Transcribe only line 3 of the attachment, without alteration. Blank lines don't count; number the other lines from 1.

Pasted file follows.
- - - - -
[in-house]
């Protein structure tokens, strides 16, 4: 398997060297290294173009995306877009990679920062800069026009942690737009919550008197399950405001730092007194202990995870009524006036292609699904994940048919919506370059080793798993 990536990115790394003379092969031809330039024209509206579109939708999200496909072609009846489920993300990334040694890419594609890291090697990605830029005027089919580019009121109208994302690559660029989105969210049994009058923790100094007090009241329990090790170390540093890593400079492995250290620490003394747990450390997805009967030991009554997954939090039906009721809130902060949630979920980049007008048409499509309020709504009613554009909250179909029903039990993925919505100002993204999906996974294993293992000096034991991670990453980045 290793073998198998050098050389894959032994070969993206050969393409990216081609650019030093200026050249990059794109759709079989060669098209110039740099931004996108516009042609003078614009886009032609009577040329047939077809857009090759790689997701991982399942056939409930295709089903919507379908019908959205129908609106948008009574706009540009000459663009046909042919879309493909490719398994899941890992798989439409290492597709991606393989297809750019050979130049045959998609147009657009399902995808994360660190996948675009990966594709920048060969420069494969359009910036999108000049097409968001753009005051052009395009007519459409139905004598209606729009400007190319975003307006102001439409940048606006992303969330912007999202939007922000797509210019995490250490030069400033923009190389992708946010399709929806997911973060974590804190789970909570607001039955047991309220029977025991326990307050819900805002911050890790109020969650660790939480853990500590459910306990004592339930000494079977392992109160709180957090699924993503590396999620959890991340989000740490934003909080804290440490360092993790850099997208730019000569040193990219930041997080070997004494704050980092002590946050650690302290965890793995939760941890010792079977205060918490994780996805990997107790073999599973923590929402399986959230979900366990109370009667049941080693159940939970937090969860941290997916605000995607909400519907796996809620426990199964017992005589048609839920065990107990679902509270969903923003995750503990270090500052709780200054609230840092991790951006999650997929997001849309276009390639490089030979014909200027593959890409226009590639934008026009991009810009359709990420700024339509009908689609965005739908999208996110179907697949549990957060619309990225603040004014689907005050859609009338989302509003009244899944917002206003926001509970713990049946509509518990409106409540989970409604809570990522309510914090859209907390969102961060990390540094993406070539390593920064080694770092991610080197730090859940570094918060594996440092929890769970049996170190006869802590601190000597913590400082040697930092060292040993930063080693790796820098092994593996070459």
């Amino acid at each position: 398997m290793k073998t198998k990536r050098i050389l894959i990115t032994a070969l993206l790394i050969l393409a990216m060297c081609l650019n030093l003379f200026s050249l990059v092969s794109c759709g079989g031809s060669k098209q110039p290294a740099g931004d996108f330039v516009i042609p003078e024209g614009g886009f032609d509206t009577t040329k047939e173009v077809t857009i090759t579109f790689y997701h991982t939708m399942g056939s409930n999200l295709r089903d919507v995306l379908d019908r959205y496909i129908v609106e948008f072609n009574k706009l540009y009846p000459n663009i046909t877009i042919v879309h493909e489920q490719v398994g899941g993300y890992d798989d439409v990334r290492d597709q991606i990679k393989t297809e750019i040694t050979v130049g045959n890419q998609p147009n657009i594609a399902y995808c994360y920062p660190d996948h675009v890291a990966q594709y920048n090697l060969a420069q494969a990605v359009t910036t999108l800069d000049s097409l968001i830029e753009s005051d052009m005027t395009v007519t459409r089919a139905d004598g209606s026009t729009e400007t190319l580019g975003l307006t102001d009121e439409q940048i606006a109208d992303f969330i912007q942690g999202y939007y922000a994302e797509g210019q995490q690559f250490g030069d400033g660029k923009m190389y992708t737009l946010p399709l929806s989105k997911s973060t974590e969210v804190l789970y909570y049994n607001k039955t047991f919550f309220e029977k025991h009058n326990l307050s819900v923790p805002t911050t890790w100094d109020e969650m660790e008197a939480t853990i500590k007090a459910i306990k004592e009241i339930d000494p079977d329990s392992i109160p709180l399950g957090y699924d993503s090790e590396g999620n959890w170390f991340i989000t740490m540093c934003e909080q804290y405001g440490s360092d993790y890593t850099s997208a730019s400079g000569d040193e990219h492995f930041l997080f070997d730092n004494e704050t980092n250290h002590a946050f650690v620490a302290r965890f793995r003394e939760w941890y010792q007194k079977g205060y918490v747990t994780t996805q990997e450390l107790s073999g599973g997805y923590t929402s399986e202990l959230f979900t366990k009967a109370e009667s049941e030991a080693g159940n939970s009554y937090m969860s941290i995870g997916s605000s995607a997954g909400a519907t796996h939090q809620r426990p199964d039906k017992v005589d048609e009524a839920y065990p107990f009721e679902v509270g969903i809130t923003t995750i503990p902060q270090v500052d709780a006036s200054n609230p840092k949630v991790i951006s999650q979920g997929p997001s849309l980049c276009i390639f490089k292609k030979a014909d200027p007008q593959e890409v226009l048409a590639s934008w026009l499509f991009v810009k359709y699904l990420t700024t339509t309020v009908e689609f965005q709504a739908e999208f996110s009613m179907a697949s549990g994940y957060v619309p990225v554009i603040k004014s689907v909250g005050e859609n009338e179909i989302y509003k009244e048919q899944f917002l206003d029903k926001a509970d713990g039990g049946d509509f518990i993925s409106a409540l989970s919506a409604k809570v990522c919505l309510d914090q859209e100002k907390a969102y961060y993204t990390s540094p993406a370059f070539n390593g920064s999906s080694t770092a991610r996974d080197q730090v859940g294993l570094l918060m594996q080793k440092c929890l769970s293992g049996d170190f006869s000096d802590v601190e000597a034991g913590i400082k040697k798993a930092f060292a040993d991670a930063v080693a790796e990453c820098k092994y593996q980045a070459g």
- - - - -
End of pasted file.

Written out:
């Amino acid at each position: 398997m290793k073998t198998k990536r050098i050389l894959i990115t032994a070969l993206l790394i050969l393409a990216m060297c081609l650019n030093l003379f200026s050249l990059v092969s794109c759709g079989g031809s060669k098209q110039p290294a740099g931004d996108f330039v516009i042609p003078e024209g614009g886009f032609d509206t009577t040329k047939e173009v077809t857009i090759t579109f790689y997701h991982t939708m399942g056939s409930n999200l295709r089903d919507v995306l379908d019908r959205y496909i129908v609106e948008f072609n009574k706009l540009y009846p000459n663009i046909t877009i042919v879309h493909e489920q490719v398994g899941g993300y890992d798989d439409v990334r290492d597709q991606i990679k393989t297809e750019i040694t050979v130049g045959n890419q998609p147009n657009i594609a399902y995808c994360y920062p660190d996948h675009v890291a990966q594709y920048n090697l060969a420069q494969a990605v359009t910036t999108l800069d000049s097409l968001i830029e753009s005051d052009m005027t395009v007519t459409r089919a139905d004598g209606s026009t729009e400007t190319l580019g975003l307006t102001d009121e439409q940048i606006a109208d992303f969330i912007q942690g999202y939007y922000a994302e797509g210019q995490q690559f250490g030069d400033g660029k923009m190389y992708t737009l946010p399709l929806s989105k997911s973060t974590e969210v804190l789970y909570y049994n607001k039955t047991f919550f309220e029977k025991h009058n326990l307050s819900v923790p805002t911050t890790w100094d109020e969650m660790e008197a939480t853990i500590k007090a459910i306990k004592e009241i339930d000494p079977d329990s392992i109160p709180l399950g957090y699924d993503s090790e590396g999620n959890w170390f991340i989000t740490m540093c934003e909080q804290y405001g440490s360092d993790y890593t850099s997208a730019s400079g000569d040193e990219h492995f930041l997080f070997d730092n004494e704050t980092n250290h002590a946050f650690v620490a302290r965890f793995r003394e939760w941890y010792q007194k079977g205060y918490v747990t994780t996805q990997e450390l107790s073999g599973g997805y923590t929402s399986e202990l959230f979900t366990k009967a109370e009667s049941e030991a080693g159940n939970s009554y937090m969860s941290i995870g997916s605000s995607a997954g909400a519907t796996h939090q809620r426990p199964d039906k017992v005589d048609e009524a839920y065990p107990f009721e679902v509270g969903i809130t923003t995750i503990p902060q270090v500052d709780a006036s200054n609230p840092k949630v991790i951006s999650q979920g997929p997001s849309l980049c276009i390639f490089k292609k030979a014909d200027p007008q593959e890409v226009l048409a590639s934008w026009l499509f991009v810009k359709y699904l990420t700024t339509t309020v009908e689609f965005q709504a739908e999208f996110s009613m179907a697949s549990g994940y957060v619309p990225v554009i603040k004014s689907v909250g005050e859609n009338e179909i989302y509003k009244e048919q899944f917002l206003d029903k926001a509970d713990g039990g049946d509509f518990i993925s409106a409540l989970s919506a409604k809570v990522c919505l309510d914090q859209e100002k907390a969102y961060y993204t990390s540094p993406a370059f070539n390593g920064s999906s080694t770092a991610r996974d080197q730090v859940g294993l570094l918060m594996q080793k440092c929890l769970s293992g049996d170190f006869s000096d802590v601190e000597a034991g913590i400082k040697k798993a930092f060292a040993d991670a930063v080693a790796e990453c820098k092994y593996q980045a070459g």